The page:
The 2016 Dmitris – #1 – Tim Wigmore

It’s that time of year again. December brings the Dmitris. Like Wisden Cricketers of the Year but on a shoestring budget. Like Sports Personality of the Year but without a gala occasion and no Andy Murray. In the past two years they have been awarded to people, groups of people, numbers, teams etc. They aren’t all about merit, but significance to the blog, and major events. I’m not limiting them in number, but year 1 had 10, year 2 had 7 (I think).

The first Dmitri this year is awarded to a journalist who I think has contributed to matters discussed in this blog, and who I know a number of you regard highly. It is for Tim Wigmore, who finished a very close second in the Poll for favourite journalist.

OK, let’s get something out of the way. I’ve met Tim a couple of times, and also spoken to him a little off line, but not a lot. So this is most definitely not an award because I am in any way friendly with him. However, my votes, which count for more in the poll (because I’m an authoritarian dictator) did propel him over long-time leader Jarrod Kimber into the top spot for a while before a usual suspect had a late rally. Jarrod did not make my top three this year, although that’s not any major reflection on him – he did not make Death of a Gentleman this year after all!

So why Tim? Well, first of all George and Jarrod have won a Dmitri and so they can’t win it again! The poll is separate, but influential in the Dmitri awards. He was by far the highest scorer of those that have not got one. There are many reasons why. What we see from Tim is pure grunt work. He’s not a test match reporter like his more glamorous peers, but he’s very much an international cricket man. His work on the Associate nations, especially in The Cricket Paper, is absolutely top notch, but it isn’t confined to that – his work for cricinfo and occasional forays into the national press resonate. He attacks his subjects with brilliant passion, has a wide range to his brief, and importantly to us on here, he goes on the attack when he thinks the game is going wrong, and because he so transparently believes in his position. I think he’s the best out there at what he does.

The Editorial board were discussing this at our meeting on 22 November, and compared his output to others in the up and coming group. Compared to Chris Stocks and Will McPherson, we thought Tim had the better pieces, the more tricky and meaty subjects, and yes, we probably had less cause to be annoyed at the pieces than with the other two.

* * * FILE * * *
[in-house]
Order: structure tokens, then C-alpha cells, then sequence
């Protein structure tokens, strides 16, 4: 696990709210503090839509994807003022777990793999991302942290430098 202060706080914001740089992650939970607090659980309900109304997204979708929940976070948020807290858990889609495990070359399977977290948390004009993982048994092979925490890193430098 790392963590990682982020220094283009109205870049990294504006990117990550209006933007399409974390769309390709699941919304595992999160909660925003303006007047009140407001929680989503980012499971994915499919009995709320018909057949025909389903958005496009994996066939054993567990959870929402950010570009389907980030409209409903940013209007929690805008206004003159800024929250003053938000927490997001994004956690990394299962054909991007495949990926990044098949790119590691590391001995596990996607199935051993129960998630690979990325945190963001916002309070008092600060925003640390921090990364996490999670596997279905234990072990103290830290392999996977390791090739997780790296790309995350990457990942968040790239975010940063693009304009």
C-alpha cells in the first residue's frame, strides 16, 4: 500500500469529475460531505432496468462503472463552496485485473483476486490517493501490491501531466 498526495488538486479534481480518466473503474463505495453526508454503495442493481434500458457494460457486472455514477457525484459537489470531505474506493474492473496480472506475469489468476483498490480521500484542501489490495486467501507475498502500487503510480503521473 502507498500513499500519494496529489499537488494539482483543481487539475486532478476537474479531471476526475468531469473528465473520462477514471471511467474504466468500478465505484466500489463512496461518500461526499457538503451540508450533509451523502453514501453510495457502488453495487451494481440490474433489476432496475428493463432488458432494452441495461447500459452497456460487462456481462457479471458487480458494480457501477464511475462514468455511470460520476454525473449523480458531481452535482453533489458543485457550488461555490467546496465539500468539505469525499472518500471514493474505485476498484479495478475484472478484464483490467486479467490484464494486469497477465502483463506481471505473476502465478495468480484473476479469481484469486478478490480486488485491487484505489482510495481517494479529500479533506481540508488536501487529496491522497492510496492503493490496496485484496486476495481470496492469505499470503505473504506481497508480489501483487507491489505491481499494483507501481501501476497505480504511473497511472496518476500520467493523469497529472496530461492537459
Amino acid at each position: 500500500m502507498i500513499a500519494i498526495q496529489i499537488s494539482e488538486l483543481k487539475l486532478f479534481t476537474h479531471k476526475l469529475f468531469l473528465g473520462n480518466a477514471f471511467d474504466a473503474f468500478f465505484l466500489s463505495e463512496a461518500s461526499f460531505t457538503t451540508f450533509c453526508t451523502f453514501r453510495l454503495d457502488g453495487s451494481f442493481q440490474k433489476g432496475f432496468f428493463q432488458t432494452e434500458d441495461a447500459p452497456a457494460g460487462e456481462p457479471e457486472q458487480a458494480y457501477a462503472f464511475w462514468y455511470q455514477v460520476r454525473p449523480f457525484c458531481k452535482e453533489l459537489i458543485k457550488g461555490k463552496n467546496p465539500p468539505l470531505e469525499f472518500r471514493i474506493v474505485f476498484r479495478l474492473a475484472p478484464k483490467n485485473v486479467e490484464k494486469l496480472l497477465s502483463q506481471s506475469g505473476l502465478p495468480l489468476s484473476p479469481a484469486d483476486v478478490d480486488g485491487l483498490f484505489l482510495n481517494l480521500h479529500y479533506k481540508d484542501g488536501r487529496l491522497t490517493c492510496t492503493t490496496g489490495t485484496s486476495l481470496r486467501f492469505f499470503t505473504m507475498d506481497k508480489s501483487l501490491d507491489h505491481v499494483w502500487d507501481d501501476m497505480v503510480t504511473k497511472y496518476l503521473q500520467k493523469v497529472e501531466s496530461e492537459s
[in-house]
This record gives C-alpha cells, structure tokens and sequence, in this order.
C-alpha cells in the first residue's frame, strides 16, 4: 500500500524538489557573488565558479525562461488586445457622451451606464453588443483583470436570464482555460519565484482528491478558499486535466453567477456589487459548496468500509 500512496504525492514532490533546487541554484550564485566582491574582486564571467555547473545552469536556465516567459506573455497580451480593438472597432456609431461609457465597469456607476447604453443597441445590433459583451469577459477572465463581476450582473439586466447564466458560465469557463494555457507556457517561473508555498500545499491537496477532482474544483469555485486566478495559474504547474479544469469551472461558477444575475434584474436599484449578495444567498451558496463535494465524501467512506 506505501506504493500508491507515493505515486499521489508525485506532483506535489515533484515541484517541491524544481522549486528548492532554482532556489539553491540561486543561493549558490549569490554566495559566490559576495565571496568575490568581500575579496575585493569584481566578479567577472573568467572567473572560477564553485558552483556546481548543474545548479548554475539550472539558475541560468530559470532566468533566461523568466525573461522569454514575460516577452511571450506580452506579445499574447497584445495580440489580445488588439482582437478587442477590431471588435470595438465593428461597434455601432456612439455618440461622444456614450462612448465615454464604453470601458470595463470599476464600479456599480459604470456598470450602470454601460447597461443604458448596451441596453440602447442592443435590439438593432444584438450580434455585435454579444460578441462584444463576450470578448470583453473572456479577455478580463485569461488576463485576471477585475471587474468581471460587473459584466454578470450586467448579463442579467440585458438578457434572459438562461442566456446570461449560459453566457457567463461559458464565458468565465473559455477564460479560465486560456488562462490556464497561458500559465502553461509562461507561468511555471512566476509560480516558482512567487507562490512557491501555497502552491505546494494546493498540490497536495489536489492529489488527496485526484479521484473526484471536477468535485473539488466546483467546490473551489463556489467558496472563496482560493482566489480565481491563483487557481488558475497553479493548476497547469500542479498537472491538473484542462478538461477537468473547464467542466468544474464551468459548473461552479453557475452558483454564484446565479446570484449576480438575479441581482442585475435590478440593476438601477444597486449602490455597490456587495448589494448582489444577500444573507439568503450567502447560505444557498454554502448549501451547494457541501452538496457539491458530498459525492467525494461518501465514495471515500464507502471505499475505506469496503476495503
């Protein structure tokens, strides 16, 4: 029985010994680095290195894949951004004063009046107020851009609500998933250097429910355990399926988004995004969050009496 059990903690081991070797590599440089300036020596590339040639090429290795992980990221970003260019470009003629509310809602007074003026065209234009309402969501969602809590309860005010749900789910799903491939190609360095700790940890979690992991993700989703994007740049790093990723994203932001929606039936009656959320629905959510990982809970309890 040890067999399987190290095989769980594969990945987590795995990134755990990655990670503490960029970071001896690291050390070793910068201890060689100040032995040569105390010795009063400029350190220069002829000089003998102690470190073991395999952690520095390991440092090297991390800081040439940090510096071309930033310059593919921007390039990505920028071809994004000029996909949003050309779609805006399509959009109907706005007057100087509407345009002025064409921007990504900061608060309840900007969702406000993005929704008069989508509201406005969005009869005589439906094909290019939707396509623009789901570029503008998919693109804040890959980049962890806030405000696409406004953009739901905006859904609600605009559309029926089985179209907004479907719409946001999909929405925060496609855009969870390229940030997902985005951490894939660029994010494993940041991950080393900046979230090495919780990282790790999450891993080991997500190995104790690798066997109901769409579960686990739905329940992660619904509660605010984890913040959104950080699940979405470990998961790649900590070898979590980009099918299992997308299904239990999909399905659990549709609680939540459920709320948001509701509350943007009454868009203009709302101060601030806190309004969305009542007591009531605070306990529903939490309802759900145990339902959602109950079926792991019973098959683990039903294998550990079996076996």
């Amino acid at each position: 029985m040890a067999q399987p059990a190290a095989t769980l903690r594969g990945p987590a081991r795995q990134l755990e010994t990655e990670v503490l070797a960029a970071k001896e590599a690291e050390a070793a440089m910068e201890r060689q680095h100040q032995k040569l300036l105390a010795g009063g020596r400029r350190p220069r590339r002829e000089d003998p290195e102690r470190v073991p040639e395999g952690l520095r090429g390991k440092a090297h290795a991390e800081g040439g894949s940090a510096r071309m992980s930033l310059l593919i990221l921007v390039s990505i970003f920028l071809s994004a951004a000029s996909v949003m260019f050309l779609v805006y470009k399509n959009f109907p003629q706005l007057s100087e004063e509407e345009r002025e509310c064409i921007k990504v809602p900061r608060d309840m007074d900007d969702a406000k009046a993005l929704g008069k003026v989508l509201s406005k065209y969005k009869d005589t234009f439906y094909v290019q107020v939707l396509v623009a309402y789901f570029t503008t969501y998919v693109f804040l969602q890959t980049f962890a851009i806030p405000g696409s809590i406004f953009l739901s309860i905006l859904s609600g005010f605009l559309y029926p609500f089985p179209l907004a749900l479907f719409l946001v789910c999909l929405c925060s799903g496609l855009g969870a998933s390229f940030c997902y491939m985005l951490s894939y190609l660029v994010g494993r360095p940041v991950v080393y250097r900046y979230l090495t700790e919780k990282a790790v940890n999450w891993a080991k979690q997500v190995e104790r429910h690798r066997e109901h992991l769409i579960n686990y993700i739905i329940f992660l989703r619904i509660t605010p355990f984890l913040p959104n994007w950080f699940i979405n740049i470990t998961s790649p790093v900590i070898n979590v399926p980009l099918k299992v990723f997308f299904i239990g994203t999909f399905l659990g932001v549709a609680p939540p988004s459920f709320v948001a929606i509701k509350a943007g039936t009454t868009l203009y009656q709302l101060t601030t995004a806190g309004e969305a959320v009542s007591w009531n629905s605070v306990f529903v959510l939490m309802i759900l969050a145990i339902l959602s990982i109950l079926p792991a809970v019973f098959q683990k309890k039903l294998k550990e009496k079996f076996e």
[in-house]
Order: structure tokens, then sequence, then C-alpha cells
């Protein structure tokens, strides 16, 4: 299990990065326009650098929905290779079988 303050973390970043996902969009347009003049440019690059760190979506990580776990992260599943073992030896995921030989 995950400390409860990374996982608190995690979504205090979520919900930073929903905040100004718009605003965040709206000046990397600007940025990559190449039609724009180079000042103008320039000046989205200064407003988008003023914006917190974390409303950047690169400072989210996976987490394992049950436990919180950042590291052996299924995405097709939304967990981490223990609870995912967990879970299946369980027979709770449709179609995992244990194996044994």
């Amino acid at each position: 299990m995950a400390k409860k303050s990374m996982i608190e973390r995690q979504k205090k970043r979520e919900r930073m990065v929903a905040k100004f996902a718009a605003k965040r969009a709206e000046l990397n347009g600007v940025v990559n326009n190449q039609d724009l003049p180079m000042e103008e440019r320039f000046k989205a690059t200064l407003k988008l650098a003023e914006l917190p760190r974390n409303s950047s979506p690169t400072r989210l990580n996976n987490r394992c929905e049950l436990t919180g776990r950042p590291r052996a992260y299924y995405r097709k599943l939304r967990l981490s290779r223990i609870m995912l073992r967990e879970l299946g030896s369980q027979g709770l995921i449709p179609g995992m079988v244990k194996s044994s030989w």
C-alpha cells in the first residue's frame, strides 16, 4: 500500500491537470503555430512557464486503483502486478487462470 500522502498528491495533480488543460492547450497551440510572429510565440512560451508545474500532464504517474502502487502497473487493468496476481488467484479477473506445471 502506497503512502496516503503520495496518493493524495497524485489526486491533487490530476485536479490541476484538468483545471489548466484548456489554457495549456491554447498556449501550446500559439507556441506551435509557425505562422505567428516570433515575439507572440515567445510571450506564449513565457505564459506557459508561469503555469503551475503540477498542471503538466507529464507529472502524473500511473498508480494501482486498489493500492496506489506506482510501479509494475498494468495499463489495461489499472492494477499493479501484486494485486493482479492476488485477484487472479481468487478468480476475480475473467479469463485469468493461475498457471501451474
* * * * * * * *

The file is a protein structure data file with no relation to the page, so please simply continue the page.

I wish Tim all the best going forward, tackling the Associate agenda with the gusto he’s shown so far, doing the grind on the county scene, and hopefully getting the big break if he so wants it. Let’s put it this way, without his input into the Cricket Paper, we’d be left with a lot of Stocks and Pringle. Good for copy on the blog, but not on my blood pressure.

So the first Dmitri of 2016 goes to Tim, for the slot reserved for our favourite journos, and joins Dobell and Kimber/Collins in the Dmitri Award Hall of Fame. As great an honour as there is in the game I’m sure! But it’s a clear message from us that Tim should keep on keeping on.

The Final poll results will follow in the next few days.


5 thoughts on “The 2016 Dmitris – #1 – Tim Wigmore

  1. nonoxcol Dec 3, 2016 / 6:58 pm

    Bravo. Very very close second in my personal poll as well.


  2. d'Arthez Dec 3, 2016 / 9:57 pm

    Well deserved for Tim.

    Not sure if he reads the blog, but congratulations, and I hope you can continue your good work.


  3. SimonH Dec 3, 2016 / 10:54 pm

    I’m a fan as I’m sure has been obvious for some time. His piece on what Test cricket might look like in 2020 was the best cricket article I’ve read in the last six months (although I’d give Kimber’s post-T20 WC summary the award for article of the year).

    If I’ve one slight criticism of his work it would that he tends to give the benefit of the doubt to those who support ideas he favours without asking enough whether their support is for the right reasons. That was particularly apparent during the two-divisions’ debate when he didn’t ask enough why the ECB and CA had suddenly become keen on it.

    I’d thoroughly recommend ‘Second XIs’ (again!) to any one who hasn’t read it. I haven’t got my copy to hand but I think the balance of chapters in it is: Wigmore 5, Miller 1, Haigh 1 (on PNG). The chapter on Kenya particularly stands out in my memory.


  4. thebogfather Dec 5, 2016 / 2:49 pm

    Well done BOC’ers for selecting openness, integrity and truth, along with the desire to show that there’s more than the ICC3 to our game – , well deserved Wiggers!


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